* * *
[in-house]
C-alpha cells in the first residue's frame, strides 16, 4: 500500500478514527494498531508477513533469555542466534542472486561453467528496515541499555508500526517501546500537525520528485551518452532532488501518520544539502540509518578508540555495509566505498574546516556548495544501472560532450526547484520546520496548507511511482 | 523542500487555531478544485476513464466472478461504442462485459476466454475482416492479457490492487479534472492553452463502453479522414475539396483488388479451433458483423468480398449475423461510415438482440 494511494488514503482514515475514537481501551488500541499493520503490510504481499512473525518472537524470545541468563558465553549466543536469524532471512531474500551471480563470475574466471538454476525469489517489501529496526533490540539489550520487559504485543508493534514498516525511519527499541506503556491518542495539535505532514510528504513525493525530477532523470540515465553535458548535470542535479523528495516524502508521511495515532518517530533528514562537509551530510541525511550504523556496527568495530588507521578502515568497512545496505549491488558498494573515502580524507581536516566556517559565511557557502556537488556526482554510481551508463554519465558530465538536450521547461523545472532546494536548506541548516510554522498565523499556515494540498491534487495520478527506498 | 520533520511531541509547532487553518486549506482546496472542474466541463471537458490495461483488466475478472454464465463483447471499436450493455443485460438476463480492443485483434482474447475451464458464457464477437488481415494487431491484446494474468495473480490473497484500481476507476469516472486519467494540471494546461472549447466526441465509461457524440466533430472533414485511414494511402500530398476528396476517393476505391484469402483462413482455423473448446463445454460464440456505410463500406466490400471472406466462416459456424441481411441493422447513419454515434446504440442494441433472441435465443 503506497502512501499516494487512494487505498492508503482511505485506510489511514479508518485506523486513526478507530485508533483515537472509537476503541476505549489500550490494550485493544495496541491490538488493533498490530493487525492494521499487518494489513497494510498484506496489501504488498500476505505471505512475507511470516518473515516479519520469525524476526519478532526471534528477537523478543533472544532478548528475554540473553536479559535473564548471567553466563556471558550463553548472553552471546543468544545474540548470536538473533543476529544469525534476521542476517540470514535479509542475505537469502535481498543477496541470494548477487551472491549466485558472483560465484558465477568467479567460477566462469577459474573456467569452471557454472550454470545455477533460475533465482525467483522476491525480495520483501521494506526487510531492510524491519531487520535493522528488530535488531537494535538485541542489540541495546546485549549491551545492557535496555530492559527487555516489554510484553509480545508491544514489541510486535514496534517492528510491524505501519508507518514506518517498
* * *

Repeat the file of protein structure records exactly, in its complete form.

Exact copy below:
[in-house]
C-alpha cells in the first residue's frame, strides 16, 4: 500500500478514527494498531508477513533469555542466534542472486561453467528496515541499555508500526517501546500537525520528485551518452532532488501518520544539502540509518578508540555495509566505498574546516556548495544501472560532450526547484520546520496548507511511482 | 523542500487555531478544485476513464466472478461504442462485459476466454475482416492479457490492487479534472492553452463502453479522414475539396483488388479451433458483423468480398449475423461510415438482440 494511494488514503482514515475514537481501551488500541499493520503490510504481499512473525518472537524470545541468563558465553549466543536469524532471512531474500551471480563470475574466471538454476525469489517489501529496526533490540539489550520487559504485543508493534514498516525511519527499541506503556491518542495539535505532514510528504513525493525530477532523470540515465553535458548535470542535479523528495516524502508521511495515532518517530533528514562537509551530510541525511550504523556496527568495530588507521578502515568497512545496505549491488558498494573515502580524507581536516566556517559565511557557502556537488556526482554510481551508463554519465558530465538536450521547461523545472532546494536548506541548516510554522498565523499556515494540498491534487495520478527506498 | 520533520511531541509547532487553518486549506482546496472542474466541463471537458490495461483488466475478472454464465463483447471499436450493455443485460438476463480492443485483434482474447475451464458464457464477437488481415494487431491484446494474468495473480490473497484500481476507476469516472486519467494540471494546461472549447466526441465509461457524440466533430472533414485511414494511402500530398476528396476517393476505391484469402483462413482455423473448446463445454460464440456505410463500406466490400471472406466462416459456424441481411441493422447513419454515434446504440442494441433472441435465443 503506497502512501499516494487512494487505498492508503482511505485506510489511514479508518485506523486513526478507530485508533483515537472509537476503541476505549489500550490494550485493544495496541491490538488493533498490530493487525492494521499487518494489513497494510498484506496489501504488498500476505505471505512475507511470516518473515516479519520469525524476526519478532526471534528477537523478543533472544532478548528475554540473553536479559535473564548471567553466563556471558550463553548472553552471546543468544545474540548470536538473533543476529544469525534476521542476517540470514535479509542475505537469502535481498543477496541470494548477487551472491549466485558472483560465484558465477568467479567460477566462469577459474573456467569452471557454472550454470545455477533460475533465482525467483522476491525480495520483501521494506526487510531492510524491519531487520535493522528488530535488531537494535538485541542489540541495546546485549549491551545492557535496555530492559527487555516489554510484553509480545508491544514489541510486535514496534517492528510491524505501519508507518514506518517498